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I think we need to know a bit more about the function of the sidings before we can start giving advice.
(i) What is the purposeof the three shortish sidings on the front left? ie Engine shed, (sorry, depot!), goods sheds or a private works or....?
(ii) Why do they have their access via a separate line from the 'main line'?
(iii)What is the purpose of the three sidings front right which are accessed only by a reverse fron the bay platform?
(iv) What is the purpose of the two sidings on the right side accessed directly from the main line?

Also, re the through platforms - most modern prototype stations would have the through platforms bi-directional for greater operating flexibility and that means more signals would be needed.

If you can put some more information on the diagram and repost it, that would help.

Also are we talking about a surburban station with many commuter trains and few fasts, or a small town station that would have both fasts and some commuter trains? These are all factors which would affect the choice of signals on the prototype.

Regards,
John Webb
 

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Thanks for that - does help quite a bit.

I'm not certain from the photos if your track is already fixed or if you've just laid it out as a trial run of the layout. If it is all fixed then OK, we'll work from there; if the latter then I'd like to suggest a couple of modifications to it to reflect the practices of the last couple of decades.

Regards,
John
 

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OK - I'll work with it as it is, but if there is any chance of the diamond cross-over (where the line from the bottom bay platform crosses over the line to the engine shed) being replaced with two points......
The reasons for this are that
(i) for the last twenty years or so diamond crossings have been kept to a minimum on the prototype;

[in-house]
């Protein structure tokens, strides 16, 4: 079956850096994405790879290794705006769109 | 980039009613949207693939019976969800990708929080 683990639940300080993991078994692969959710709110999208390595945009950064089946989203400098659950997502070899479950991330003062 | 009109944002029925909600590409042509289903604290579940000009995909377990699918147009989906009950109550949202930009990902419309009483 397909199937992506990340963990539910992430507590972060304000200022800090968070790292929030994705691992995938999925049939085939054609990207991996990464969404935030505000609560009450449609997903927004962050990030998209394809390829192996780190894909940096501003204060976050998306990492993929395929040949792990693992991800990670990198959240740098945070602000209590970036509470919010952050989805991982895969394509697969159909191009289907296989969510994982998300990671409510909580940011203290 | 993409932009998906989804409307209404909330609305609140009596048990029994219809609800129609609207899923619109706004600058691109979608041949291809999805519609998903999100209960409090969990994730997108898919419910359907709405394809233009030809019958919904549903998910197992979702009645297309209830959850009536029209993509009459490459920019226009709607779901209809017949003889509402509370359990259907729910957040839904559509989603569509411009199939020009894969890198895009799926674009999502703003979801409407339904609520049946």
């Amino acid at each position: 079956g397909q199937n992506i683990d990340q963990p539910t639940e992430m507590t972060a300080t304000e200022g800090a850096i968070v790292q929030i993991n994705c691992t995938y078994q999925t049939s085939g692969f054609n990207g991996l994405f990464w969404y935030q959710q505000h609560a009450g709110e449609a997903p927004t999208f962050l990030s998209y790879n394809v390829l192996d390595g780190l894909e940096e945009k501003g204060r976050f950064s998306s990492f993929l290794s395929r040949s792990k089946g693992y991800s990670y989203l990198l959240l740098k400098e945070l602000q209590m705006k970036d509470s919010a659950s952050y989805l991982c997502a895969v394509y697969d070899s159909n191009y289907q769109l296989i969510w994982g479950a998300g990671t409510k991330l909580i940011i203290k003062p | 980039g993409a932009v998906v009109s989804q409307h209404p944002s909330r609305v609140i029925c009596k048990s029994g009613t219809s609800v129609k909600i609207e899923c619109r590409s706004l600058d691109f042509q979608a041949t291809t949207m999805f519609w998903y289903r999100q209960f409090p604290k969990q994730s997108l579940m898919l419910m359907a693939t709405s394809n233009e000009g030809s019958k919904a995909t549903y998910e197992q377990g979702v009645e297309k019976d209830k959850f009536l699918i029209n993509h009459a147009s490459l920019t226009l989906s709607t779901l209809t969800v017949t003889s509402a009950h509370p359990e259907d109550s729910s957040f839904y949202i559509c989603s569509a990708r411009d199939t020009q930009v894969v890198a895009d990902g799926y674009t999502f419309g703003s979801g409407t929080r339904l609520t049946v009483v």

(ii) to get a DMU out or into the sidings, the bay platform has to be clear of stock, which means the platform cannot have a train left in it; if there were two points instead of the diamond, the approach to the engine shed could be used as a head-shunt (as it would be in the prototype) allowing the platform to hold a train indefinately.

Two other coments:
1. Regarding the top bay platform, how do you get a train into it from the 'anti-clockwise' main line? It really means that that bay cannot be used for arriving passenger trains as they would have to make a shunting move - which isn't allowed on the prototype. The only way I can see of overcoming this is to alter the two points at the end of the upper island platform to face the other way. Any chance at all of a photo showing the whole of the track from the ends of the platforms to the right-hand side of the road bridge? That would help quite a bit.
2. The line from the 'Future Yard' only feeds trains onto the lower through platform, so that will be have to be bidirectionally signalled as well.

I'll try and post something with signals on in the next week, hopefully at the coming weekend.

Regards,
John
 

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Noted - I'll await with interest. If you can take a picture as 'square-on' and as high as possible that would be of considerable help - your existing pictures just seem to leave a critical bit out despite their otherwise excellent coverage. By the way, what subject(s) are you studying (as a former student myself!)?

Regards,
John
 

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All noted - I look forward to seeing them! I'm retired from Building Research, by the way - used to be on the scientific staff there, so I have a working knowledge of architecture.

Regards,
John
 

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All noted - I look forward to seeing them! I'm retired from Building Research, by the way - used to be on the scientific staff there, so I have a working knowledge of architecture.

Regards,
John
 

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I've downloaded the picture - I'll take a look over the weekend and see what I can work out. If necessary I'll come back to you for more info.